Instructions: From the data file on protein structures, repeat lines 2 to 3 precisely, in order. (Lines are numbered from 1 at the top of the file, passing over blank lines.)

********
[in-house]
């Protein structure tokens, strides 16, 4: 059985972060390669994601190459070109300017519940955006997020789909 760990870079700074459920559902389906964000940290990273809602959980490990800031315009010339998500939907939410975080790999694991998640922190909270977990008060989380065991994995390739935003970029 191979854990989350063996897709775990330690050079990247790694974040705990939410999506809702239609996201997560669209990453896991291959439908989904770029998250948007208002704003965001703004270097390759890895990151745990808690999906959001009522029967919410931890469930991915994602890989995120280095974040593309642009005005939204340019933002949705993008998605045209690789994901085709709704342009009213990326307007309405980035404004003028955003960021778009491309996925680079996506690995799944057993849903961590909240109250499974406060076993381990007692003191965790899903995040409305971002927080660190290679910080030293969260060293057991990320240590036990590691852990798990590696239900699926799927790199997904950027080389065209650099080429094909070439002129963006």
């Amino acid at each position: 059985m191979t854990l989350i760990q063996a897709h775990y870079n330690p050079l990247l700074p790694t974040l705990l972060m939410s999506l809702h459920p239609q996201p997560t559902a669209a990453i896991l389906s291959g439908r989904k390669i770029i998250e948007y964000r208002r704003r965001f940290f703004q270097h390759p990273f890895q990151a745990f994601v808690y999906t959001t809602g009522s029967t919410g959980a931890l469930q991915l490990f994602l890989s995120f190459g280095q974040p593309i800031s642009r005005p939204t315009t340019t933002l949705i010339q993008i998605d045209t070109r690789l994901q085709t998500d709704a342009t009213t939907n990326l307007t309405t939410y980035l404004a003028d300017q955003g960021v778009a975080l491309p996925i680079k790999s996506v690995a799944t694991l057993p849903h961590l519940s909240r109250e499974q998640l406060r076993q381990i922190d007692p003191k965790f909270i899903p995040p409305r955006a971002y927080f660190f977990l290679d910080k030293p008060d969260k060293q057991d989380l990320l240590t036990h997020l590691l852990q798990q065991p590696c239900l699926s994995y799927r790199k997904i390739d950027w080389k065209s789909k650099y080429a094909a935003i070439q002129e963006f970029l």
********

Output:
């Protein structure tokens, strides 16, 4: 059985972060390669994601190459070109300017519940955006997020789909 760990870079700074459920559902389906964000940290990273809602959980490990800031315009010339998500939907939410975080790999694991998640922190909270977990008060989380065991994995390739935003970029 191979854990989350063996897709775990330690050079990247790694974040705990939410999506809702239609996201997560669209990453896991291959439908989904770029998250948007208002704003965001703004270097390759890895990151745990808690999906959001009522029967919410931890469930991915994602890989995120280095974040593309642009005005939204340019933002949705993008998605045209690789994901085709709704342009009213990326307007309405980035404004003028955003960021778009491309996925680079996506690995799944057993849903961590909240109250499974406060076993381990007692003191965790899903995040409305971002927080660190290679910080030293969260060293057991990320240590036990590691852990798990590696239900699926799927790199997904950027080389065209650099080429094909070439002129963006």
């Amino acid at each position: 059985m191979t854990l989350i760990q063996a897709h775990y870079n330690p050079l990247l700074p790694t974040l705990l972060m939410s999506l809702h459920p239609q996201p997560t559902a669209a990453i896991l389906s291959g439908r989904k390669i770029i998250e948007y964000r208002r704003r965001f940290f703004q270097h390759p990273f890895q990151a745990f994601v808690y999906t959001t809602g009522s029967t919410g959980a931890l469930q991915l490990f994602l890989s995120f190459g280095q974040p593309i800031s642009r005005p939204t315009t340019t933002l949705i010339q993008i998605d045209t070109r690789l994901q085709t998500d709704a342009t009213t939907n990326l307007t309405t939410y980035l404004a003028d300017q955003g960021v778009a975080l491309p996925i680079k790999s996506v690995a799944t694991l057993p849903h961590l519940s909240r109250e499974q998640l406060r076993q381990i922190d007692p003191k965790f909270i899903p995040p409305r955006a971002y927080f660190f977990l290679d910080k030293p008060d969260k060293q057991d989380l990320l240590t036990h997020l590691l852990q798990q065991p590696c239900l699926s994995y799927r790199k997904i390739d950027w080389k065209s789909k650099y080429a094909a935003i070439q002129e963006f970029l």